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Wilhelm Maybach

AKA August Wilhelm Maybach

Born: 9-Feb-1846
Birthplace: Heilbronn, Germany
Died: 29-Dec-1929
Location of death: Stuttgart, Germany
Cause of death: unspecified
Remains: Buried, Uff Kirchhof Cemetery, Cannstatt, Germany

Gender: Male
Race or Ethnicity: White
Sexual orientation: Straight
Occupation: Engineer, Business

Nationality: Germany
Executive summary: Designed the Mercedes

German engineer Wilhelm Maybach was for many years the right-hand man to early automaker Gottlieb Daimler, and together they designed early high-speed internal combustion engines. Maybach was a co-founder of Daimler Motoren-Gesellschaft in 1890, but left the firm the following year, when new investors refused him a seat on the Board. He then joined with his friend Daimler -- who had himself quit his company -- in designing a vehicle which won the first organized auto race in 1894. After their victory, Daimler and Maybach were re-installed at Daimler Motor Company. As the firm's technical director Maybach designed a groundbreaking carburetor, introduced in 1895, which was later the subject of several patent-infringement lawsuits, including one case that ended in a ruling against Maybach in England.

In 1900, he was asked by entrepreneur and Daimler board member Emil Jellinek to design a new, more advanced and more powerful car for Daimler's French subsidiary. This led to Maybach's most famous and enduring accomplishment, the Mercedes (named for Jellinek's daughter, Baroness Mercedes Jellinek). The first Mercedes, unveiled in 1901, boasted a six-liter displacement, an output of 35 horsepower, and Maybach's new honeycomb-style radiator. The Mercedes' sleek, pressed-steel frame became the new standard in design, and foreshadowed the end of the "horseless carriage" look that had dominated motor vehicles until that time.

Following Daimler's death in 1900, however, Maybach was again made unwelcome among Daimler management, and in 1907 he left the company. He later joined Luftfahrzeug Motorenbau GmbH, which became his own Maybach Motorenbau GmbH in 1918, and came to prominence manufacturing engines for Ferdinand von Zeppelin's airships. Maybach's company also manufactured limousines and luxury vehicles bearing the Maybach and Zeppelin nameplates, and despite the end of its automaking business in 1939, the business has continued to thrive, evolving into Tognum AG, presently a maker of diesel engines used in heavy machinery, military vehicles, ships, and trains.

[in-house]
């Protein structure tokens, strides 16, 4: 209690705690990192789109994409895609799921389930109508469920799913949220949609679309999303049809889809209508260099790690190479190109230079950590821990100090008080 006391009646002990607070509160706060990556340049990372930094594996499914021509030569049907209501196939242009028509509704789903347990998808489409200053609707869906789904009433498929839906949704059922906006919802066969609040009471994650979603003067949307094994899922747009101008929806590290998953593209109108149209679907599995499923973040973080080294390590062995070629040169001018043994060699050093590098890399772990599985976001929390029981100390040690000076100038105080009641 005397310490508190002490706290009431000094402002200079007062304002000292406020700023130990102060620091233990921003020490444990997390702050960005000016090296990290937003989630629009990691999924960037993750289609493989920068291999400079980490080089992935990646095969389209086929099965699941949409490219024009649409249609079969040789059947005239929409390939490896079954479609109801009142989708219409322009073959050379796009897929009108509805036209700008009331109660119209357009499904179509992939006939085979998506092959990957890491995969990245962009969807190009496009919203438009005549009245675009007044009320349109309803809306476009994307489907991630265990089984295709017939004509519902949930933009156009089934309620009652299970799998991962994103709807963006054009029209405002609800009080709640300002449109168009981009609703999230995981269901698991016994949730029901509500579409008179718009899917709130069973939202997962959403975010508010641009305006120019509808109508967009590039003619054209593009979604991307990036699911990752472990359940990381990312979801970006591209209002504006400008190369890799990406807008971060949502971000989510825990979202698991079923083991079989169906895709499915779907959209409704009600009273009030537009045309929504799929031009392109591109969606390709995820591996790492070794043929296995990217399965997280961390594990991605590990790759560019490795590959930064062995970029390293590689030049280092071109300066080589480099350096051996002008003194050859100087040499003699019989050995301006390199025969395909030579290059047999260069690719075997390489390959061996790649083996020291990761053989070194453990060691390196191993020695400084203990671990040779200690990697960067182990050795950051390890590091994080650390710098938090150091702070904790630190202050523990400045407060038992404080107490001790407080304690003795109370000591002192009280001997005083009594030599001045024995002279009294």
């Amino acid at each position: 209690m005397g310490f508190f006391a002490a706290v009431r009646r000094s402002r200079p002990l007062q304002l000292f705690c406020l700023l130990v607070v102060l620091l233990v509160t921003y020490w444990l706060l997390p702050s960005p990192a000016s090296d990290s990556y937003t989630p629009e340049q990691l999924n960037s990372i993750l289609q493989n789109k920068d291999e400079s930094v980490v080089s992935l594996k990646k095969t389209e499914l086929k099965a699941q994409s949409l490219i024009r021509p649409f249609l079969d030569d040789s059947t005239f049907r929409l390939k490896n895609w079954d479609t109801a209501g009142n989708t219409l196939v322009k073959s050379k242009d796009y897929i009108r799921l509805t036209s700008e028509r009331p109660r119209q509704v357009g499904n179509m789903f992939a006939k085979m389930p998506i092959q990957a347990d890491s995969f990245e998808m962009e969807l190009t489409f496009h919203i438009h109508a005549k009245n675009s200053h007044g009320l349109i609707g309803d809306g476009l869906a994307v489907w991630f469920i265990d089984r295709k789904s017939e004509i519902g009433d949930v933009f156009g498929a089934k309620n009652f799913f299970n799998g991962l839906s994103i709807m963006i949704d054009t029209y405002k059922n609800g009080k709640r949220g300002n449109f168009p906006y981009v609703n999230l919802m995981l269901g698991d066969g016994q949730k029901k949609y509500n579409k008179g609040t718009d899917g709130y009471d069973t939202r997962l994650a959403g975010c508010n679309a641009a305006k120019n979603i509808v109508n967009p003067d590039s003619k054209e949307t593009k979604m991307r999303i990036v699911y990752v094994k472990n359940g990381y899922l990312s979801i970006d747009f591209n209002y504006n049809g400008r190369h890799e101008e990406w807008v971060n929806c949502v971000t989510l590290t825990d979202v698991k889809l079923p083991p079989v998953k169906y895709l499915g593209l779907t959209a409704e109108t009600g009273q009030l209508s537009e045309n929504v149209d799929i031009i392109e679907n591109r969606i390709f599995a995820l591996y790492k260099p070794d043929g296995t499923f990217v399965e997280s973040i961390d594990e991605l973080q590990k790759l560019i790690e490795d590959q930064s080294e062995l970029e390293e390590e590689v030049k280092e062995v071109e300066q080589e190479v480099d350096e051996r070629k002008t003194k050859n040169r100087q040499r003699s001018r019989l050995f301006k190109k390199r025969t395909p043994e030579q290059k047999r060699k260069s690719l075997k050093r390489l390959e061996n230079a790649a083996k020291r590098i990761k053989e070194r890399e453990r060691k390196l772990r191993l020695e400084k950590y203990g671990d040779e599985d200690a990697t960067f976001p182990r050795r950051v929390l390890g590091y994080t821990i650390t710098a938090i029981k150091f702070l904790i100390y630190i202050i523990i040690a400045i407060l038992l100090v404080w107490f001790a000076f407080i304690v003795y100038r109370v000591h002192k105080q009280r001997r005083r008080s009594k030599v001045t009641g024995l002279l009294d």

His son Karl designed many of the vehicles that made the Maybach brand prestigious, and his other son Adolf was committed to a sanatorium, and was among those put to death in Adolf Hitler's "euthanasia program".

In 1997, Mercedes-Benz -- a corporate descendant of Daimler Motor Company -- revived the Maybach marquis as a new subsidiary, which until 2013 manufactured extreme luxury vehicles intended to compete with Rolls-Royce products.

Father: Christian Maybach (carpenter, d. 1859)
Mother: Luise Wolf Maybach (d. 1856)
Wife: Bertha Maas Maybach (b. 1851, m. 1878, d. 1931)
Son: Karl Maybach (Maybach executive, b. 1879, d. 1960)
Son: Adolf Maybach (b. 1884, d. 1940 euthanasia)
Daughter: Emma Maybach (b. 1892)

    High School: Reutlingen Gymnasium, Reutlingen, Germany

    Maybach-Motorenbau GmbH Founder & President (1909-12)
    Daimler Motoren Gesellschaft Co-Founder & Technical Director (1890-91, 1894-1907)
    Automotive Hall of Fame
    German Ancestry



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